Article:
Jonathan Smith, Senior Principal Consultant at engineering firm Expleo, claims children of tomorrow will never own a car, with future generations reliant on ride-hailing apps and rental software. He claims personal vehicle ownership has led to a surplus of cars on Britain’s road network and increased congestion. Smith has declared the technology for a system is readily available, referring to Uber’s pool service which picks up various fares from different locations. The expert explains how similar technology could be implemented across the national infrastructure with a sufficient investment boost.
Smith added: “Such a system would give consumers the capacity to share school runs, trips to the shops, visits to the local GP and so on.
“Regardless of whether the car was fully automated, electric, hydrogen or pulled by horses each consumer would have the same level of access as the next. enabling communities to come together and collectively ‘do their bit’.
“Through such a shift, we would expect vehicle ownership as a service to result in a reduction in the number of cars on the road, journeys made, length of journey, traffic collisions, demand for fossil fuels, congestion and dangerously high levels of inner-city pollution.”
The remarks come just weeks after politicians from the Science and Technology Select committee launched a battle against private vehicles across the nation.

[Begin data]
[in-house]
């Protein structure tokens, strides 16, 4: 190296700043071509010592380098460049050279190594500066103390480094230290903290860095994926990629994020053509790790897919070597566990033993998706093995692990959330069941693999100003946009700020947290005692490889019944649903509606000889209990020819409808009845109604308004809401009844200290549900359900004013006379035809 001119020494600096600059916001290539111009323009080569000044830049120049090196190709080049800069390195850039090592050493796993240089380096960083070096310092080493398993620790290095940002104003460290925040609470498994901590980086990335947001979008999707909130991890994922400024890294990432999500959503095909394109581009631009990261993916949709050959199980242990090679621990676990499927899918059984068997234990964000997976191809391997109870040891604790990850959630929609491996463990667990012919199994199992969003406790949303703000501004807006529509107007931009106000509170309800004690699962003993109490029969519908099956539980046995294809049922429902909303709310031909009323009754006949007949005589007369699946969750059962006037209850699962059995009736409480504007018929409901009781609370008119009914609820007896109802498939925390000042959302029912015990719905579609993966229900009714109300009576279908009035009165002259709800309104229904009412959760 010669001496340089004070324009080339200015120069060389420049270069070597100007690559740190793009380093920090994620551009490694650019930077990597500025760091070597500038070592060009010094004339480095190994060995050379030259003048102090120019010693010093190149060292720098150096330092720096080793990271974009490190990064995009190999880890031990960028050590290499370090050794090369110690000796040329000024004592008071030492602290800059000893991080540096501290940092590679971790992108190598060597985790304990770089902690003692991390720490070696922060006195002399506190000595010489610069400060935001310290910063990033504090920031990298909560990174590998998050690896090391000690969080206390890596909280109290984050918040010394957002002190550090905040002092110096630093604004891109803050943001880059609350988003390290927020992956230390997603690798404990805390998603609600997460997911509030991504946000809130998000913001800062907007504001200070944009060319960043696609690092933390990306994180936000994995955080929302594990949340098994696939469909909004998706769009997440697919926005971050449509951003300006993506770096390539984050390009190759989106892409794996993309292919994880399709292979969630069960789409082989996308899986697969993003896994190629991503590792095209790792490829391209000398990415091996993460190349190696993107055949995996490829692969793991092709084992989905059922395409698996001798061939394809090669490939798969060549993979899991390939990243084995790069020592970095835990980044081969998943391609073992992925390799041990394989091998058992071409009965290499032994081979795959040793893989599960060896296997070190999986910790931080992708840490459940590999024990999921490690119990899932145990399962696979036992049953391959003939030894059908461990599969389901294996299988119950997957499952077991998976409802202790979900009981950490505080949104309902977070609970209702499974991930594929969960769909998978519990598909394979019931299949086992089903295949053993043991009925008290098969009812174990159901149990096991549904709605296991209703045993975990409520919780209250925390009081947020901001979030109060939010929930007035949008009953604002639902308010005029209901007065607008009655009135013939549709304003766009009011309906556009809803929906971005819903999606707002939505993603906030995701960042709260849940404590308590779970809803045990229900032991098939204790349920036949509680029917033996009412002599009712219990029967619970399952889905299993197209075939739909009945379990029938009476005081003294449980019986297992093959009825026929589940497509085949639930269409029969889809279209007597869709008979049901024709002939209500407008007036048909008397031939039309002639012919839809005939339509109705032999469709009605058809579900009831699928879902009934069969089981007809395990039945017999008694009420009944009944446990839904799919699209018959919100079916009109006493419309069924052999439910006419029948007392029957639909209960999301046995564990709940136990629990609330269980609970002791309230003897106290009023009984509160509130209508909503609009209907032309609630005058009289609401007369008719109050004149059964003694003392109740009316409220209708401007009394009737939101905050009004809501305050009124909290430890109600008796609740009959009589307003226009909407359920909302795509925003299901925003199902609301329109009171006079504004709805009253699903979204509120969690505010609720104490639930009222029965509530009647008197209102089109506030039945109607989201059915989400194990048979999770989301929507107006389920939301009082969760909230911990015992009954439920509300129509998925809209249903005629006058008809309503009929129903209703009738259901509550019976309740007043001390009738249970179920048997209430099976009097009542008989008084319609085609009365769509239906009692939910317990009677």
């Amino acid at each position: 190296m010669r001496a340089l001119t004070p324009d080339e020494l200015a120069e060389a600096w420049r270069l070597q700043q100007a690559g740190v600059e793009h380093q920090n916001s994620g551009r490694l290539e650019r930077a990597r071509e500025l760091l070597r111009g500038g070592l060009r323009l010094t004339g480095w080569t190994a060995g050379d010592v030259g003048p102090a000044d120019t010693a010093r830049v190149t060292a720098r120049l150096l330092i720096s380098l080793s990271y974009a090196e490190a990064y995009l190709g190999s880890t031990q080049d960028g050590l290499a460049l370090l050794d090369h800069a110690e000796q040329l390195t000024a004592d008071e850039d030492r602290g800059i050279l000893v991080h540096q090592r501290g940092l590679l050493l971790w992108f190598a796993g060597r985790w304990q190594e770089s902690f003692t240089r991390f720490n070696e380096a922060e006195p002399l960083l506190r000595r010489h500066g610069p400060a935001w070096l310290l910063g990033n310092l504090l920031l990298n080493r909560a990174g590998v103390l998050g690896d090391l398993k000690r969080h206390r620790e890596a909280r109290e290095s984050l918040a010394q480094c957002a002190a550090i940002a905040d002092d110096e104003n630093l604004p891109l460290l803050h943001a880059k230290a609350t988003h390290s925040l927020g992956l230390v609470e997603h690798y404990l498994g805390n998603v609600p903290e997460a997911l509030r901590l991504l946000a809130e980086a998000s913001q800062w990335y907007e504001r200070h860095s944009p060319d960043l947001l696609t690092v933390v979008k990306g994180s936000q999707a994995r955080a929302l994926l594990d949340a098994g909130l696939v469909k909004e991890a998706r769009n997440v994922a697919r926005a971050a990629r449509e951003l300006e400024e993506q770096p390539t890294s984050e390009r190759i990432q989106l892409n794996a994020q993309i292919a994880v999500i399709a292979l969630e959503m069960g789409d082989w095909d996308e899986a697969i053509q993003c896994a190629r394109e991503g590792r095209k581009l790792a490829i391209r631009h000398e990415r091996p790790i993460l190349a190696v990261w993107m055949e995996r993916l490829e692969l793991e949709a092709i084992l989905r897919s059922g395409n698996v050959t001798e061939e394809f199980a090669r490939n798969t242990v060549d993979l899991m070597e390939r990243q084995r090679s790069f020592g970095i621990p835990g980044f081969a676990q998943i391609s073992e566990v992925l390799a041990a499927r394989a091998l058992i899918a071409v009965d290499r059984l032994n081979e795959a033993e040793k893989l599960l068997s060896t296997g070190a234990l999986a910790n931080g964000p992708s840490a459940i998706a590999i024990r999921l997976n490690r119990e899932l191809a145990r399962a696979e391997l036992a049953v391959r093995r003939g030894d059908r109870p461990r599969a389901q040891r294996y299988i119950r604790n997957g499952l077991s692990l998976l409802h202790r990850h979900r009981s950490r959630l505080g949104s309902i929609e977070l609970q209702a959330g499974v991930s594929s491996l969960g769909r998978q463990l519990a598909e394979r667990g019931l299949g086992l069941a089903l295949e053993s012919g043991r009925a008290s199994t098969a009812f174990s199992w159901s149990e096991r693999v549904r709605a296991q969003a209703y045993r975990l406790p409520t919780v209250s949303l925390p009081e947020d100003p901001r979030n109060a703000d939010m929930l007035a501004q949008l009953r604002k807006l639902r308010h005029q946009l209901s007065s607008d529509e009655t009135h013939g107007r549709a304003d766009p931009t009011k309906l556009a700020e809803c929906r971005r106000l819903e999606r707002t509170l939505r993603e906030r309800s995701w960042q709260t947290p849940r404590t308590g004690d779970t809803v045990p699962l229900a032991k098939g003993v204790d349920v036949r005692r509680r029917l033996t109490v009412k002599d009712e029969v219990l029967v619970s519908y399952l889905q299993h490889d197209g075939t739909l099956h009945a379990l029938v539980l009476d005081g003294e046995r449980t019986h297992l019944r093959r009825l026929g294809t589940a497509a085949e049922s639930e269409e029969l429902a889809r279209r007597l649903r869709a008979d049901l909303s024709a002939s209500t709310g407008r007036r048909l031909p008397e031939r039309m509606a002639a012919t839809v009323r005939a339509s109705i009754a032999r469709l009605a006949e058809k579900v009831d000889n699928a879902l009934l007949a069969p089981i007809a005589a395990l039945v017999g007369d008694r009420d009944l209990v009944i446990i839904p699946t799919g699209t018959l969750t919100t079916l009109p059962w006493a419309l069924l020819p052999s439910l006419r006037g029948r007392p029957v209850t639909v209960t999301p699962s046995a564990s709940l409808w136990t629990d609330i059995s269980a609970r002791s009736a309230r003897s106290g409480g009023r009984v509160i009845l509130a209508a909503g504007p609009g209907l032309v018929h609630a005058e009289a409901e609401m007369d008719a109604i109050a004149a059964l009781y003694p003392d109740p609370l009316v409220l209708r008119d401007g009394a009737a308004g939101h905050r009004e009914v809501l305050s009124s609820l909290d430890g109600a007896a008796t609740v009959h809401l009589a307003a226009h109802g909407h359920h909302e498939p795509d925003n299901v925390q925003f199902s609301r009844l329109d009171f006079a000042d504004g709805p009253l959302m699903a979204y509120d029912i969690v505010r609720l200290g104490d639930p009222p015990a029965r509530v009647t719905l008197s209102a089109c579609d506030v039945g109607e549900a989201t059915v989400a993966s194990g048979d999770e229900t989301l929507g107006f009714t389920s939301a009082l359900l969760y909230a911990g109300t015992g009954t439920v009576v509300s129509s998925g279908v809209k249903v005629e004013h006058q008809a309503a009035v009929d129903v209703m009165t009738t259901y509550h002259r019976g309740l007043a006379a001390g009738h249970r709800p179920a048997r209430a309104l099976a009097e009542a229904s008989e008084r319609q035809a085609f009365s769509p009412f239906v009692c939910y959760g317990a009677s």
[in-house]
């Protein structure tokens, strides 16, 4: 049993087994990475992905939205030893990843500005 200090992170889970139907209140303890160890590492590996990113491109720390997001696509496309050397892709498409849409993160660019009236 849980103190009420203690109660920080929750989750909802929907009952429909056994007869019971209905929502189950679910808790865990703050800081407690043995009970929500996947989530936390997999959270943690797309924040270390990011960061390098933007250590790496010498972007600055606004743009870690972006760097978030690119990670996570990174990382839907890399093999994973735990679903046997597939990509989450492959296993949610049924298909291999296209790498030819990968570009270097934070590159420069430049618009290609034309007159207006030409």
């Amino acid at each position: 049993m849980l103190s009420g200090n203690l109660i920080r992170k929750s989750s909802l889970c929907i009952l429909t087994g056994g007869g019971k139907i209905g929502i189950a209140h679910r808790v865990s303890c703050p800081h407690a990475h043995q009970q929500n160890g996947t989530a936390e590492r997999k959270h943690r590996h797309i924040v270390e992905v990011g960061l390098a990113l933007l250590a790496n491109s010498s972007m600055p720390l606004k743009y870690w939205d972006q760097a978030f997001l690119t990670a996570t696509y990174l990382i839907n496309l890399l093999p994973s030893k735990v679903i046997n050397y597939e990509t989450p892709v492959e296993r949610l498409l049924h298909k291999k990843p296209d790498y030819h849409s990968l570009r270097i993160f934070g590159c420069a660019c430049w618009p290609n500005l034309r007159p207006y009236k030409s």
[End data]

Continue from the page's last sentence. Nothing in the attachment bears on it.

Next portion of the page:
The group revealed long-term widespread personal vehicle ownership was not compatible with sufficient levels of decarbonisation.
MPs also pushed for improvements to car-sharing services and public transport to tackle climate issues and encouraged more people to walk and cycle.
Smith claims the only way to achieve a net-zero carbon target in the UK is for the technology to become hardwired into national infrastructure. He said manufacturers and stakeholders should be looking to implement efficient technology.
He added: “We know consumers are beginning to appreciate the need for the industry to move in this fiction, with 67 per cent of consumers expecting their use of car-sharing services to ‘increase, or increase a lot’, in the next two years.”
Car sharing services are on the up across the country as the number of schemes increased from 3188 in 2015 to 5385 in 2019.
Membership of car-sharing scheme CoMoUk has almost doubled over the past five years, with their figures showing a rise from 189,411 members in 2015 to over 350,000 today.
The scheme mainly operates in the UK’s larger cities, with London seeing over 3,500 vehicles compared to just single figures in smaller towns such as Chichester and Leicester.
Drivers can book cars in advance for as little as £3.50 per hour or use a peer-to-peer service allowing those with underused vehicles to rent their cars to neighbours and residents.
The Government will ban the sale of new petrol and diesel cars in 2040 in a bid to reduce the UK’s carbon emissions output.
The Science and Technology Committee has hit back at the move, claiming the ban should be brought forward to 2035 and include hybrid vehicles.
If given the go-ahead, the calls would mean fully-electric motors would be the only option for motorists from 2035, with traditional vehicles axed completely.
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